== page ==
Independence Day 2018

Independence Day 2018

As holidays go, Independence Day is my favorite of the secular American celebrations. Other holidays, equally important in their own ways, like Veterans Day and Memorial Day, are patriotic derivatives: without a nation, we wouldn’t have the heroes to honor. Without that Declaration on July 4, 1776, we wouldn’t have a nation. Situated perfectly in the middle of the year, bookending Yuletides, we as a people are reminded that, like long summer days, the sun doesn’t want to set on our celebration of independence. America is not merely a, “ City on a hill,” but, as Ronald Reagan reminded us, “shining” so: a beacon of hope to the world.

Our celebration on July fourth is not about pride, it’s about independence.

America started with a bold assertion in the Age of Reason, that, “…in the course of human events it becomes necessary for one people to dissolve the political bands which have connected them with another…” and that, self-evidently, we are all, “created equal.” Joined in our collected independence, we look skyward with neighbors, making our own firelight when necessary—even as night falls—binding us through revelry into the dawn’s early breaking. Our independence, in 2018 as much as in 1776, is as interwoven with optimism as red with white and blue. Each Fourth of July reminds us that the spirit of independence, though born of eighteenth-century Enlightenment, lives on today. Imperfect executions of timeless liberal ideals are venerated in the institutions of Federalism and rule-of-law, codified and ensured by the Constitution. These institutions daily enliven individual and externalized tensions: we are independent together.

Besides sparklers and Roman candles, how do we honor our core independence, wrought and honed in the founding Declaration? How do we, in the present, dissolve outdated political connections and affirm equality?

We must fight assaults upon our independence with the ferocity of musket-armed minutemen. 

The Democratic and Republican Parties stand as a joint veneer before our venerable (and, yes, sometimes bloated) American institutions. Parties fight for allegiances. They mean to rob us of our independence and lull us into complacency. We are wont to take the easy route: to take well trod paths: to deny the bravery lived by Dawes-Revere and heartened by Frost: to hide our independence in the safety of numbers—in cults of personality.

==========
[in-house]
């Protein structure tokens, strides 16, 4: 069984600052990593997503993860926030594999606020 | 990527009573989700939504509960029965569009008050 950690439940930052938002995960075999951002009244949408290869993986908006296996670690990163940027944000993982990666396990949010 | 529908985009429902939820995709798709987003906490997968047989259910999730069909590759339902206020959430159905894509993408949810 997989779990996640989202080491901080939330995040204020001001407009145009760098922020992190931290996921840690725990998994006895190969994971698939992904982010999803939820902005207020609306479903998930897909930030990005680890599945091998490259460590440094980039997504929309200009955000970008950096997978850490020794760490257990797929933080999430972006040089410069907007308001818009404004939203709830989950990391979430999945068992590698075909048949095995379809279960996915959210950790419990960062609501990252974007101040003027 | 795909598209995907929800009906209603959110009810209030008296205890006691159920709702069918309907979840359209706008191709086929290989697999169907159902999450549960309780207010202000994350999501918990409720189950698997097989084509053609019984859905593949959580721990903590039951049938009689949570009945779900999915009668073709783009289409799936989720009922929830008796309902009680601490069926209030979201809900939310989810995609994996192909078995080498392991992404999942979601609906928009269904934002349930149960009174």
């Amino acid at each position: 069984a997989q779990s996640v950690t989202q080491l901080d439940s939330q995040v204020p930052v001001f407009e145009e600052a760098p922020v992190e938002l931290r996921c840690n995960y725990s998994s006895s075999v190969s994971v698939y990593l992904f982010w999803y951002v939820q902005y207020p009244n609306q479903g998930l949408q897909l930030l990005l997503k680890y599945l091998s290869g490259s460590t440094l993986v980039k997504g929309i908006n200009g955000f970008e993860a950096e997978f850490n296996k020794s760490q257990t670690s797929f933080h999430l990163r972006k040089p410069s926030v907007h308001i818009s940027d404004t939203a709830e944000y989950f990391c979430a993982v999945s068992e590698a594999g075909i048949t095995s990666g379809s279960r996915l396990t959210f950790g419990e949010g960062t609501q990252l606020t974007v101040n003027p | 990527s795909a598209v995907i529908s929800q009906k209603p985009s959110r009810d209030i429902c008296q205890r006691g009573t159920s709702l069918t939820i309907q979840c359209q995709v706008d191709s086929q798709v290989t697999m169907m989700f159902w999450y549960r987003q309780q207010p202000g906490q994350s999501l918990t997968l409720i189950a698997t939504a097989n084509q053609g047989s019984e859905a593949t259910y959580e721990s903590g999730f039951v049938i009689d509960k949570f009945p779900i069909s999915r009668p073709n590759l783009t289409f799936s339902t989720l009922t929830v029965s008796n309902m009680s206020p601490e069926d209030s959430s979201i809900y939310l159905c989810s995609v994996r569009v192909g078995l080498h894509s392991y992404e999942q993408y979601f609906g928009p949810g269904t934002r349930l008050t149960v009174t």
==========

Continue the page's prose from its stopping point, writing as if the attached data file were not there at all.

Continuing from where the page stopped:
If Trump has taught us anything—for all the divisive bluster, and at the same time thanks to it—we are enjoined to constantly reassert independence. Trump—however much we may dislike his version of it— has embodied an independent spirit. After coopting the Republican Party, he’s unapologetically undermined basic conservative ideals like small government, human dignity, and fiscal responsibility. His abandonment of ideals in exchange for pragmatism (what he calls, “winning”) should serve as an example (the independence, not the megalomania) for  us to do the same: an opportunity to question orthodoxy: an opportunity to think independently again.

We are challenged, in this age of Trump, to assert our independence of thought. Whether we call it bipartisanship, compromise, or Radical Centrism, we are at a historical juncture where the last four-score years of factional alliances stand ready for reappraisal. Assertions of our independence can be as small and targeted as questioning images put forth by the media, engaging in rational discourse that cuts through the narratives promulgated by partisans, or simply voting our independent consciences instead of our party lines.  Democrats no longer hold a monopoly on LGBTQ and climate change.  Republicans no longer hold a monopoly on small government and family values. Both seem to have jettisoned free speech and free press. Regardless of our faith-centers, we can engage in just-heresies against established factions. We are ripe, as Americans, for acts of independent bravery: what JFK called “Profiles in Courage,” and what contemporary historian John Meacham calls, “The Battle for our Better Angels.”  

And yet, we sacrifice our independence in exchange for how we personally rank America’s institutions which are in constant, beautiful tension. We are granted the freedom to think independently as we measure such natural tensions: nation, state, religion, media, speech, POTUS, SCOTUS, Congress, Armed Forces, labor—expected and accounted for constitutionally—that have provided guide rails for our nation. But even independence has its limits lest it devolve into anarchy.  After a decade of loose confederacy, the states united under the Constitution. After five years of Civil War, America reconstructed. After two years of Trump, we must begin reorganizing our allegiances. This doesn’t mean turning our back on independence, but internalizing it and letting it drive us, optimistically forward to reclaim our Shining City on a Hill.  

As we say we can see—together—this Independence Day, by the dawn’s earliest light, from the twilight’s last gleaming, and o’er ramparts remembered, let’s also look inward to the truths we carry within our own independent souls. Let’s shine outward; let’s serve as beacons of hope for our neighbors—friends and enemies alike—in daily declarations of our cherished, Creator-ordained, collected independence.

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